Jurisdiction (maritime)

Author:International Law Group, PLLC

In lawsuit between only Mexican parties arising out of Mexican vessel's allision with Mexican drilling rig, Fifth Circuit affirms exercise of U.S. jurisdiction over case since there apparently are no discernible boundaries to exercise of U.S. federal jurisdiction over maritime torts


Page 174

In 2004, the supply vessel M/V ISLA AZTECA (owned by Maritimas Mexicanas, S.A. de C.V., also known as "MarMex") allided with a stationary drilling unit, the MODU/TOTONACA (owned by Perforaciones Exploracion y Produccion, also known as "Protexa"). All parties are Mexican. The incident took place about 45 miles off the coast of Mexico, and thus within Mexico's exclusive economic zone (EEZ). Under the U. N. Convention on the Law of the Sea (UNCLOS), Mexico has certain "sovereign rights" within the EEZ. See UNCLOS Article 56 [December 10, 1982, 1833 U.N.T.S. 397.]

Marmex filed a "limitation action" in Mexico pursuant to the Convention on Limitation of Liability for Maritime Claims (1976 Convention) [November 19, 1976, 1456 U.N.T.S. 221] as codified in the Mexican Law of Navigation. In maritime law, a limitation action limits a vessel owner's liability to some measure of the value of the vessel. The owner usually posts a bond in that amount. The U.S. is not a party to the 1976 Convention, but instead has its own Limitation of Liability Act, 46 U.S. § 30501 (2006). Protexa has not filed a claim in the Mexican limitation proceeding.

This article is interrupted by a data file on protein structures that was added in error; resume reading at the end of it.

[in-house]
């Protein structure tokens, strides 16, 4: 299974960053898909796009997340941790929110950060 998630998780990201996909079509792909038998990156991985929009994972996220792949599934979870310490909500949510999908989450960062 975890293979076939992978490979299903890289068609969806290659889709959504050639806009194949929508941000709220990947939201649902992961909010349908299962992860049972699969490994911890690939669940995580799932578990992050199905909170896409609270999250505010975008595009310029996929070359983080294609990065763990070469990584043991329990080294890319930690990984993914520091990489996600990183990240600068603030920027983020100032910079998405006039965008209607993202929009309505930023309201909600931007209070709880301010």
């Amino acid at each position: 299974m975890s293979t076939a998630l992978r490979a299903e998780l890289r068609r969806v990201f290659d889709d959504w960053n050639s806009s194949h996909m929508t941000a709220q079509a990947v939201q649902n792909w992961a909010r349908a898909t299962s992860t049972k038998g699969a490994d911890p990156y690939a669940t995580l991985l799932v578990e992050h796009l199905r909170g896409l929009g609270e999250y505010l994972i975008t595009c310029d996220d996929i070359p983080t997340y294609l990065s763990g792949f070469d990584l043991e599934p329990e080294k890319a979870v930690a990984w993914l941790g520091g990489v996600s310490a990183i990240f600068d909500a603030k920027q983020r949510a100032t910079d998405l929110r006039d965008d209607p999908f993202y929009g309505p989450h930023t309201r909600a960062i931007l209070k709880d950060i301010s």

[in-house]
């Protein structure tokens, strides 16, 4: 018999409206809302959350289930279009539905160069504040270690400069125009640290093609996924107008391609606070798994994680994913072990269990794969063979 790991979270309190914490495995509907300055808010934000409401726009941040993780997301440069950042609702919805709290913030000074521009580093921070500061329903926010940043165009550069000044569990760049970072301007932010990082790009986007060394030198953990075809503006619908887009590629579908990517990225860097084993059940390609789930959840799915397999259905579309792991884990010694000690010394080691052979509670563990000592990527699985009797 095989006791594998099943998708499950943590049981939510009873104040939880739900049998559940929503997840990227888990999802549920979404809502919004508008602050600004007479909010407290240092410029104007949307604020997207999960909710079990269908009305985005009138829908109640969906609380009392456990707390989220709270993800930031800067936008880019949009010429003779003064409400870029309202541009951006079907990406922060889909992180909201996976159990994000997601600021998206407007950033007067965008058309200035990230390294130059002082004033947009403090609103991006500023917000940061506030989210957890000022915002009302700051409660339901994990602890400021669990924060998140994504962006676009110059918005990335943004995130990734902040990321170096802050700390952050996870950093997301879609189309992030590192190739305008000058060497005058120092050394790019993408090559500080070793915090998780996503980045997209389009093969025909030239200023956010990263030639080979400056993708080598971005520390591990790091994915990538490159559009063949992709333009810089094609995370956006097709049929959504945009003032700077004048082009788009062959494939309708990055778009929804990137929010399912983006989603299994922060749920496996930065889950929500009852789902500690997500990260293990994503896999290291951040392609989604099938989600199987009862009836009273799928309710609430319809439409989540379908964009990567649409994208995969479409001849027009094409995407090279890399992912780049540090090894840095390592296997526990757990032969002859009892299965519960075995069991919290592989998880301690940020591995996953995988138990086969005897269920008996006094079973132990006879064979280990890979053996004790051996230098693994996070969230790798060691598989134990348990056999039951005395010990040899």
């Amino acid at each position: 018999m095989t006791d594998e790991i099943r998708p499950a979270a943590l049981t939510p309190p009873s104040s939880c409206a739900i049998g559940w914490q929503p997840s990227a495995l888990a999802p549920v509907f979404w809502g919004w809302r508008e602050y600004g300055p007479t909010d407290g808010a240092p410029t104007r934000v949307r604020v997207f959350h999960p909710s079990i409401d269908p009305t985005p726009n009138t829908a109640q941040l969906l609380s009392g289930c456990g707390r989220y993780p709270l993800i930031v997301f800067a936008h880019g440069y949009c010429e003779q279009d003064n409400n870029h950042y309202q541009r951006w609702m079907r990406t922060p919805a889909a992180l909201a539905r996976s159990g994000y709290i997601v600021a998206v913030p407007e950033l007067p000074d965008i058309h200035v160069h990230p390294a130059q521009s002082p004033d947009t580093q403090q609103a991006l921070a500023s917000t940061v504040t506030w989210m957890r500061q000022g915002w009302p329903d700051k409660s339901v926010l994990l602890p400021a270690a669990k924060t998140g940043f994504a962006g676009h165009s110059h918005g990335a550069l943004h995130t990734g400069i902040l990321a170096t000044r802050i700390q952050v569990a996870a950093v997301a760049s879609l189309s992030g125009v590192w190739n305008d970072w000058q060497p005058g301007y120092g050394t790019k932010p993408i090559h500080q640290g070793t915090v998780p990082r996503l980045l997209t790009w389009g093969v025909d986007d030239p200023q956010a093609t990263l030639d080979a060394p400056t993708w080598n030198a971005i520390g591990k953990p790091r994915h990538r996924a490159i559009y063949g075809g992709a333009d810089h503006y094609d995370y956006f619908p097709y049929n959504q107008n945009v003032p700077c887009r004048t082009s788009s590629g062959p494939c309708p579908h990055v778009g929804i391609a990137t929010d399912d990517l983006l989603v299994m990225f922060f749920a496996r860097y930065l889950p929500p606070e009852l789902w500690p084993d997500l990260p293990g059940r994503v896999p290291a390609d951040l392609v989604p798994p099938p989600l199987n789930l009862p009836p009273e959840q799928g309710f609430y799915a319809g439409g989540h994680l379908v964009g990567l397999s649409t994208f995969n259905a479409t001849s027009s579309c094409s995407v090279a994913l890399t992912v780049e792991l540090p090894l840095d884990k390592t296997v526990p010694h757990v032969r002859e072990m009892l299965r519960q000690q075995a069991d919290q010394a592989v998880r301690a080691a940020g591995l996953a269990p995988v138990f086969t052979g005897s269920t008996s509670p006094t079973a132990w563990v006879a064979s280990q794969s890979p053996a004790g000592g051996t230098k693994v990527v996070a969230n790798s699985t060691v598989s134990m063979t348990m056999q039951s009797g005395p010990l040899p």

Protexa and its insurance underwriters, however, did file a lawsuit against MarMex in a Texas federal court. MarMex moved to dismiss based on lack of subject matter jurisdiction because (1) the allision took place in Mexico's EEZ, (2) forum non conveniens, and (3) international comity. The court denied MarMex's motion, and bifurcated the trial between liability and damages.

The district court found MarMex liable for the allision. MarMex now appeals several of the district court's rulings in favor of Protexa.

The U.S. Court of Appeals for the Fifth Circuit, in a per curiam opinion, affirms and remands to permit the trial on damages to proceed.

The Court explains why it rejects MarMex's jurisdictional argument. "[T]he weight of authority, including the precedent of the Supreme Court, supports the view that there are no clear territorial limits to federal maritime tort jurisdiction. See, e.g., Panama R. Co. v. Napier Shipping Co., 166 U.S. 280, 285 (1897) ('[T]he law is entirely well settled . . . that torts originating within the waters of a foreign power may be the subject of a suit in a...

To continue reading